Fatimah's life with 'Ali (ra) was as simple and frugal as it was in her father's household. In fact, so far as material comforts were concerned, it was a life of hardship and deprivation. Throughout their life together, 'Ali (ra) remained poor because he did not set great store by material wealth. Fatimah (ra) was the only one of her sisters who was not married to a wealthy man.

In fact, it could be said that Fatimah's life with 'Ali (ra) was even more rigorous than life in her father's home. At least before marriage, there were always a number of ready helping hands in the Prophet's household. But now she had to cope virtually on her own. To relieve their extreme poverty, 'Ali (ra) worked as a drawer and carrier of water and she as a grinder of corn. One day she said to 'Ali:

"I have ground until my hands are blistered."

"I have drawn water until I have pains in my chest," said 'Ali and went on to suggest to Fatimah (ra): "Allah (swt) has given your father some captives of war, so go and ask him to give you a servant."

Reluctantly, she went to the Prophet (saw) who said:

"What has brought you here, my little daughter?"

"I came to give you greetings of peace," she said, for in awe of him she could not bring herself to ask what she had intended.

"What did you do?" asked 'Ali (ra) when she returned alone.

"I was ashamed to ask him," she said.

So the two of them went together, but the Prophet (saw) felt they were less in need than others.

"I will not give to you," he said, "and let the Ahl as-Suffah (poor Muslims who stayed in the mosque) be tormented with hunger. I have not enough for their keep…"

'Ali and Fatimah (ra) returned home feeling somewhat dejected but that night, after they had gone to bed, they heard the voice of the Prophet (saw) asking permission to enter. Welcoming him, they both rose to their feet, but he told them:

"Stay where you are," and sat down beside them. "Shall I not tell you of something better than that which you asked of me?" he asked and when they said yes he said:

"Words which Jibril (as) taught me, that you should say 'Subhan Allah - Glory be to Allah' ten times after every prayer, and ten times 'Al hamdu lillah - All Praise is for Allah,' and ten times 'Allahu Akbar - Allah is Great.' And that when you go to bed you should say them thirty-three times each."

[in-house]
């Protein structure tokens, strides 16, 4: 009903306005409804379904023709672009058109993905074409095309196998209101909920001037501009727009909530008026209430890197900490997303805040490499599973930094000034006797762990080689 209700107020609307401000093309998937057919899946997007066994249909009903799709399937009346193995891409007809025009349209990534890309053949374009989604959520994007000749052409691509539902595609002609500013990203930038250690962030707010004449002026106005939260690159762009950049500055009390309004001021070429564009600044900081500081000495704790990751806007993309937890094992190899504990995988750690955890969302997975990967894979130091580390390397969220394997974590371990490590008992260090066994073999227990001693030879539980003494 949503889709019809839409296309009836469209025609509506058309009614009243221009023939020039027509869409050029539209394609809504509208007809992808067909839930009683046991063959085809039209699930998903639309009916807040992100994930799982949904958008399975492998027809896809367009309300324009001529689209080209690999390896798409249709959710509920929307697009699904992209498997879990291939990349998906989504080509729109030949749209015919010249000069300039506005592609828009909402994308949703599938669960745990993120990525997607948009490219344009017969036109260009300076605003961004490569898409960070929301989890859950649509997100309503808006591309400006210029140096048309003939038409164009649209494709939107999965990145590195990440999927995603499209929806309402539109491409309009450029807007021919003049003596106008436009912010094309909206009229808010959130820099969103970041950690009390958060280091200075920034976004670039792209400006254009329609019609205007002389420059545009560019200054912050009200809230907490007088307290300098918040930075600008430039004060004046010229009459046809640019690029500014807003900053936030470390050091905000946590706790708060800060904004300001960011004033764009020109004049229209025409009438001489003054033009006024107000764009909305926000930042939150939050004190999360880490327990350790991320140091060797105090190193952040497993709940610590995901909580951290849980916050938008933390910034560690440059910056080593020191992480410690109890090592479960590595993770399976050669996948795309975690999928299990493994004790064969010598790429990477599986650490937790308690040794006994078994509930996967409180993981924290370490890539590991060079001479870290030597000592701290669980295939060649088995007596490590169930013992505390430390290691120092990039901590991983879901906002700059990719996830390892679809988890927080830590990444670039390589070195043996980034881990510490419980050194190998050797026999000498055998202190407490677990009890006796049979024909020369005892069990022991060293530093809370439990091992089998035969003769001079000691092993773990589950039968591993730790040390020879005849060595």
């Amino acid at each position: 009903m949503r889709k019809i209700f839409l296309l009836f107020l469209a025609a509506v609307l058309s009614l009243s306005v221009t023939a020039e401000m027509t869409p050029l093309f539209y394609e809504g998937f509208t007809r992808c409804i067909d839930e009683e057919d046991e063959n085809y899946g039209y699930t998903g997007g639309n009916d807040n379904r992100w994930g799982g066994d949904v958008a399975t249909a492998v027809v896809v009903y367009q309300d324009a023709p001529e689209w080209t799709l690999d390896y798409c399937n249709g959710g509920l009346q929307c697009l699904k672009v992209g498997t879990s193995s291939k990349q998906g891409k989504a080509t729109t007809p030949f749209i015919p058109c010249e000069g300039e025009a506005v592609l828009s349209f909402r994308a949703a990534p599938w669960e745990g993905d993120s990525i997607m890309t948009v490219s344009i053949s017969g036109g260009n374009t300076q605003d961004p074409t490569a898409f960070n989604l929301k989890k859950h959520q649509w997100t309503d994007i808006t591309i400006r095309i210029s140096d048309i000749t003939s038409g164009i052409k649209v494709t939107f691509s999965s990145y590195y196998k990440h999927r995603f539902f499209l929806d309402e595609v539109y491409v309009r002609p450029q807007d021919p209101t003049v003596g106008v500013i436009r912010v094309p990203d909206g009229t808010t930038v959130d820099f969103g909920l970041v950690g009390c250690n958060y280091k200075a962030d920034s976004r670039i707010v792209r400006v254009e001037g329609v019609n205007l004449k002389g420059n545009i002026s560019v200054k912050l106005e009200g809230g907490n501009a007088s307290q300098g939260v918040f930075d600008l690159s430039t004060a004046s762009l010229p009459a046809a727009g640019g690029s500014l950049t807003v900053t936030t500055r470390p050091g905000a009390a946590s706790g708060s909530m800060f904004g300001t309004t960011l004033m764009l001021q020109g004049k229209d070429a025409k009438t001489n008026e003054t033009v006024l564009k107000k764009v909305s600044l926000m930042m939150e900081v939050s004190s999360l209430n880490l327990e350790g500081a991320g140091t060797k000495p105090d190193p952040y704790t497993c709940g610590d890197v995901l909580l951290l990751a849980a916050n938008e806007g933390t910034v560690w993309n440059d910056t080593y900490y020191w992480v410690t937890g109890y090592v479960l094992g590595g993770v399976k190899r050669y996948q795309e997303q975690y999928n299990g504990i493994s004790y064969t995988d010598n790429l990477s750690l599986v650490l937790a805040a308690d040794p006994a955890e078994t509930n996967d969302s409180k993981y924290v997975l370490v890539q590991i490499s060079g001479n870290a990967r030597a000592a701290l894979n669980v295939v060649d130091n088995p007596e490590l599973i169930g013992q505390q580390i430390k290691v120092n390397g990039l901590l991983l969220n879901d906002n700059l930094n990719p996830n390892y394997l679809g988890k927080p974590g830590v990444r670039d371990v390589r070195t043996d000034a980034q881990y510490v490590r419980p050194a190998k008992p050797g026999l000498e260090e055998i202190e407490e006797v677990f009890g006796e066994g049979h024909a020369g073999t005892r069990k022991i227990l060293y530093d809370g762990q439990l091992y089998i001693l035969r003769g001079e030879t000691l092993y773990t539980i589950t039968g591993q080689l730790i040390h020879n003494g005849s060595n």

'Ali (ra) used to say in later years:

"I have never once failed to say them since the Messenger of Allah (saw) taught them to us."

There are many reports of the hard and difficult times that Fatimah (ra) had to face. Often there was no food in her house. Once the Prophet (saw) was hungry. He went to one after another of his wives' apartments but there was no food. He then went to Fatimah's house and she had no food either. When he eventually got some food, he sent two loaves and a piece of meat to Fatimah (ra). At another time, he went to the house of Abu Ayyub al-Ansari and from the food he was given, he saved some for her. Fatimah (ra) also knew that the Prophet (saw) was without food for long periods and she in turn would take food to him when she could. Once she took a piece of barley bread and he said to her:

"This is the first food you father has eaten in three days."

Through these acts of kindness she showed how much she loved her father; and he loved her, really loved her in return.

Once he returned from a journey outside Madinah. He went to the mosque first of all and prayed two rak'ats as was his custom. Then, as he often did, he went to Fatimah's house before going to his wives. Fatimah welcomed him and kissed his face, his mouth and his eyes and cried.

"Why do you cry?" the Prophet (saw) asked.

"I see you, O Rasul Allah," she said, "your color is pale and sallow and your clothes have become worn and shabby."

"O Fatimah," the Prophet (saw) replied tenderly, "don't cry, for Allah (swt) has sent your father with a mission which He would cause to affect every house on the face of the earth whether it be in towns, villages or tents (in the desert) bringing either glory or humiliation until this mission is fulfilled, just as night (inevitably) comes." With such comments Fatimah (ra) was often taken from the harsh realities of daily life to get a glimpse of the vast and far-reaching vistas opened up by the mission entrusted to her noble father.

Fatimah (ra) eventually returned to live in a house close to that of the Prophet (saw). The place was donated by an Ansari who knew that the Prophet (saw) would rejoice in having his daughter as his neighbor. Together they shared in the joys and triumphs, the sorrows and the hardships of the crowded and momentous Madinah days and years.

In the middle of the second year after the Hijrah, her sister Ruqayyah (ra) fell ill with fever and measles. This was shortly before the great campaign of Badr. 'Uthman (ra), her husband, stayed by her bedside and missed the campaign. Ruqayyah (ra) died just before her father returned. On his return to Madinah, one of the first acts of the Prophet (saw) was to visit her grave.

Fatimah (ra) went with him. This was the first bereavement they had suffered within their closest family since the death of Khadijah (ra). Fatimah (ra) was greatly distressed by the loss of her sister. The tears poured from her eyes as she sat beside her father at the edge of the grave. And he comforted her and sought to dry her tears with the corner of his cloak.

The Prophet (saw) has previously spoken against lamentations for the dead, but this had lead to a misunderstanding, and when they had returned from the cemetery the voice of 'Umar (ra) was heard raised in anger against the women who were weeping for the martyrs of Badr and for Ruqayyah (ra).